The lucrative bingo games run by the Annandale Boys Club, which last month survived both a license revocation attempt and a court challenge, once again are under investigation.
Fairfax County Commonwealth's Attorney Robert F. Horan Jr. said this week he is "not satisfied" that the club "is complying with the requirements of the law" governing the games, which raise $1 million a year for the organization.
Horan obtained a search warrant earlier this month to obtain financial records involving the club's purchase of $1,532 worth of closed-circuit television equipment to monitor players at the club's twice-weekly bingo games.
An affidavit filed by Fairfax County police with the county magistrate's office alleges that the club purchased television monitors, a camera and other equipment from People's Electronic Inc., a firm whose president is recorded in State Corporation Commission records as Paul Kelly, the Boys Club executive director.
Virginia's bingo control law requires that all gross receipts from bingo games, except operating costs and prizes, be used for the purposes of the sponsoring organization. The law also forbids a sponsoring organization from compensating a member regarding the sale of bingo supplies or equipment.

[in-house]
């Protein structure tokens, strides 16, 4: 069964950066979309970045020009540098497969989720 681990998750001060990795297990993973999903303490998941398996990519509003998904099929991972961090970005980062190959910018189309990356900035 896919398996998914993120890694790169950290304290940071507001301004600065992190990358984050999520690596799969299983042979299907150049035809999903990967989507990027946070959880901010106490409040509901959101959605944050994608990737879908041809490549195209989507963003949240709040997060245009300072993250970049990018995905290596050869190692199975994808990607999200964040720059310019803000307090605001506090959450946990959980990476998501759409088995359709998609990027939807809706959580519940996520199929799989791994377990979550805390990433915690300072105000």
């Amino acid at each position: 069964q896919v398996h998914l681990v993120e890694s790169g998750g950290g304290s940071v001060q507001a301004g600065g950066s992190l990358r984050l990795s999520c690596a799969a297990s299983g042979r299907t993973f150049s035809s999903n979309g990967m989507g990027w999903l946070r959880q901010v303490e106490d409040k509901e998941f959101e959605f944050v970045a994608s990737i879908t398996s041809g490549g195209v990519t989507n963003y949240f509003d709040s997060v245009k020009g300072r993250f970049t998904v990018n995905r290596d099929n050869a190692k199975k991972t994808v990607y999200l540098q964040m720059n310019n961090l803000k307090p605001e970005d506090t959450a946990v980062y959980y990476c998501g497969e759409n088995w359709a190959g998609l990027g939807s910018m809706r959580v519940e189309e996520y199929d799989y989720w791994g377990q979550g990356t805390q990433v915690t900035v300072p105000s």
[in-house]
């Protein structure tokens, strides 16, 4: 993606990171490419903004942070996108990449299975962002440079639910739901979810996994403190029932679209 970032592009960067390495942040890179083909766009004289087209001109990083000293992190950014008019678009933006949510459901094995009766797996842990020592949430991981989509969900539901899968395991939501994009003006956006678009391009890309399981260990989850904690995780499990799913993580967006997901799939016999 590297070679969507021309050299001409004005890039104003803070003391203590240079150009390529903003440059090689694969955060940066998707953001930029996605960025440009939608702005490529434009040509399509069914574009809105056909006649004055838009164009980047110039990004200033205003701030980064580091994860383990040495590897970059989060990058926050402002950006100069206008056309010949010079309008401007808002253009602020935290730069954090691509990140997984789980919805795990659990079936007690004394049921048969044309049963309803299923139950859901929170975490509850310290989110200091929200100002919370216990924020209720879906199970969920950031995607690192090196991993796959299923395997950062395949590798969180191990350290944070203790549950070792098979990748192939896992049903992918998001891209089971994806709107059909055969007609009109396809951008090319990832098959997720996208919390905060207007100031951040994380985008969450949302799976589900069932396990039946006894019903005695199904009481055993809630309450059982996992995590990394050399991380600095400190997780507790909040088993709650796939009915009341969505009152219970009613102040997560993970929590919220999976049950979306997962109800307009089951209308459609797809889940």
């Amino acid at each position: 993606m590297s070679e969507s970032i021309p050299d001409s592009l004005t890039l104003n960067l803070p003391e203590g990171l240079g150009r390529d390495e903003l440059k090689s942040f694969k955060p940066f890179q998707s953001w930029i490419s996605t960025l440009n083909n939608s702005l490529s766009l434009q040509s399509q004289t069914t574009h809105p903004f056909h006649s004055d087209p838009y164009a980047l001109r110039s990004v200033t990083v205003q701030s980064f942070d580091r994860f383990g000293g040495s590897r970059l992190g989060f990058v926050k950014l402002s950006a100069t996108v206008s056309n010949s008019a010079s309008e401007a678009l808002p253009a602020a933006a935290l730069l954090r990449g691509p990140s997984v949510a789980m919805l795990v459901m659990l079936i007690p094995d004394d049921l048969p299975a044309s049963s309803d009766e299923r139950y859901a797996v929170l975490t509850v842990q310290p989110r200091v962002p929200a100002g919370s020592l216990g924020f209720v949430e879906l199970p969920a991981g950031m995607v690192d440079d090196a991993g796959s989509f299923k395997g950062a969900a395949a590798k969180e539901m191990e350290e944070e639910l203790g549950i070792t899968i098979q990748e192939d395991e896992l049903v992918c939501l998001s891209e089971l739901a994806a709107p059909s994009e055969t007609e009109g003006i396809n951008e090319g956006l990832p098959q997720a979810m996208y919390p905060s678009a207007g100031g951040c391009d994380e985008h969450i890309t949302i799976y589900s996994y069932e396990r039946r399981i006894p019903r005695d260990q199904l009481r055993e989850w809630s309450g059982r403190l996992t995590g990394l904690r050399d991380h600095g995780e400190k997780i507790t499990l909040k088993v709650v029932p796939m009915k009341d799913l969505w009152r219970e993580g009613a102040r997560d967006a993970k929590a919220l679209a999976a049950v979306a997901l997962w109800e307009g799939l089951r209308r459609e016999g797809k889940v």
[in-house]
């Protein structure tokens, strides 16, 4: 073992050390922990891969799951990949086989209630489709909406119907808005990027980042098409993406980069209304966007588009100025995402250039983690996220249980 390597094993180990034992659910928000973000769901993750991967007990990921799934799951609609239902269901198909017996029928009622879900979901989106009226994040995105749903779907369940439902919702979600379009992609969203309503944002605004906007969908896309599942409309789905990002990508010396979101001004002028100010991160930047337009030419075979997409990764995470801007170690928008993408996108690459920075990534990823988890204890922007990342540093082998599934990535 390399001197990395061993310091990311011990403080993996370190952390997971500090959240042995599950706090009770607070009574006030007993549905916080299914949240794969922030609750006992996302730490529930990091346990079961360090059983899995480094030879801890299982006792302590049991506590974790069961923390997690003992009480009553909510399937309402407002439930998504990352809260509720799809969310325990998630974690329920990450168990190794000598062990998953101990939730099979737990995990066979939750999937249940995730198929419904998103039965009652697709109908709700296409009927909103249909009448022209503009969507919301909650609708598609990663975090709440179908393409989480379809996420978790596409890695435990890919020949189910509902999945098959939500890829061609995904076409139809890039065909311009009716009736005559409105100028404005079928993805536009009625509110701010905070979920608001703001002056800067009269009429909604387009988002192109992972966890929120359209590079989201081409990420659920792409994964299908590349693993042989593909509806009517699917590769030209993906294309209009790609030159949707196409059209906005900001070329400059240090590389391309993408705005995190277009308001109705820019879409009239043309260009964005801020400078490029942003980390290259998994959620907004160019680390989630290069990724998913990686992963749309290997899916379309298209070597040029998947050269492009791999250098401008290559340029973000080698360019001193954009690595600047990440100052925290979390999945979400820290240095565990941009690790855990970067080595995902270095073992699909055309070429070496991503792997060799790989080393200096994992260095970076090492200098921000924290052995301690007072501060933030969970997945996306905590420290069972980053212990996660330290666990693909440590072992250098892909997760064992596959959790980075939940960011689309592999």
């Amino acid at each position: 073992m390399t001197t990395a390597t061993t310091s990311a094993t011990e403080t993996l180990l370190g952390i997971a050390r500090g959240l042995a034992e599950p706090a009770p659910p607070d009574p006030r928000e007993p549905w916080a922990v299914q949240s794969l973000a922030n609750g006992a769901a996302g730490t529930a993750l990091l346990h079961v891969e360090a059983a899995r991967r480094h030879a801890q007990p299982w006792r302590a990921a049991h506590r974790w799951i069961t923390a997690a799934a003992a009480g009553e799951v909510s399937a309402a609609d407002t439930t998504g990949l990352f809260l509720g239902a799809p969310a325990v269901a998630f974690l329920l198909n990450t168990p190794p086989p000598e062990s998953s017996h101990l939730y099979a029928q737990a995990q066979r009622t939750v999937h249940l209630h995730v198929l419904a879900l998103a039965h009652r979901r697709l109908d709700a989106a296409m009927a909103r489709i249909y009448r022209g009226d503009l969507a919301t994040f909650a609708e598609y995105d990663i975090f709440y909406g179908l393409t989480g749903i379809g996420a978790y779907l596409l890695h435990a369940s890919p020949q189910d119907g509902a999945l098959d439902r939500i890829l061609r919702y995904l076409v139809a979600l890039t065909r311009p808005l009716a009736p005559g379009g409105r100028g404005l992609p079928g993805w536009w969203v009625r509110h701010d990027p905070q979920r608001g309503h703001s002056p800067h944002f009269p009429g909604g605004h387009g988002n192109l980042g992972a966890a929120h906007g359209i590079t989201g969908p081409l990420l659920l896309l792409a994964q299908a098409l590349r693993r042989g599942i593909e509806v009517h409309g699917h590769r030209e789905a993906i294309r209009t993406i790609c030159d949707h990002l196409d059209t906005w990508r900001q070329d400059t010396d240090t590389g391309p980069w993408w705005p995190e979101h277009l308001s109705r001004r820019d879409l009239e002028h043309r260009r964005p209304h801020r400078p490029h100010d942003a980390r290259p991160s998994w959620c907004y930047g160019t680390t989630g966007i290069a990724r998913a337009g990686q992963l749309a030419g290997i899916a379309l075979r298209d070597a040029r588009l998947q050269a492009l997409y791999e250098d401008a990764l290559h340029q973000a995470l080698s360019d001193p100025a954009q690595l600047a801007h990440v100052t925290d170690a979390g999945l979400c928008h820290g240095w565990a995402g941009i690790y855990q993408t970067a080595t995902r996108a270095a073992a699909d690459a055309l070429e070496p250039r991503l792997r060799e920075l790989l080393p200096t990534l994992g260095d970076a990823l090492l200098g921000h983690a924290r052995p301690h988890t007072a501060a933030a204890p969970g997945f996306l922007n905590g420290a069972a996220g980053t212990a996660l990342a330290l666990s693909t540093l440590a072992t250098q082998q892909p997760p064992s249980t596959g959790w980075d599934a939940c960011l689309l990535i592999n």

"This investigation involves whether any of the proceeds of the bingo operation are going to any officers of the Boys Club," said Horan, the county's chief prosecutor. "It is our position that their accounting records don't adequately document all of their transactions. In many instances, we have no documentation other than the statements made by the officers of the club that a particular transaction took place."
Kelly, who is paid a salary to run the Boys Club, said he knows nothing about the investigation. Kelly said he was "connected" with People's Electronic, but declined further comment.
"This is the first I've heard of any investigation," said Boys Club attorney Grayson P. Hanes. "I thought everything was over with when the County Board of Supervisors voted to renew our license . . . " Hanes said he believes People's Electronic no longer is in business. The firm has not filed annual reports with the State Corporation Commission since 1979, said a commission official.
The supervisors renewed the club's license to operate bingo games on Feb. 22 after securing a promise from club officials that they would tighten financial controls over the operation. The county's Internal Audit Office had released a report criticizing the club's financial record keeping and business dealings.
The auditors, recommending license revocation, said Boys Club President Everett G. Germain "personally profited" from the games by selling the club sporting goods and that Kelly "indirectly benefited" from the sale of concessions. Hanes denied any improper conduct.
Earlier last month, Horan tried to prosecute the club on misdemeanor charges of failing to keep proper records, but a General District Court judge cleared the organization of wrongdoing.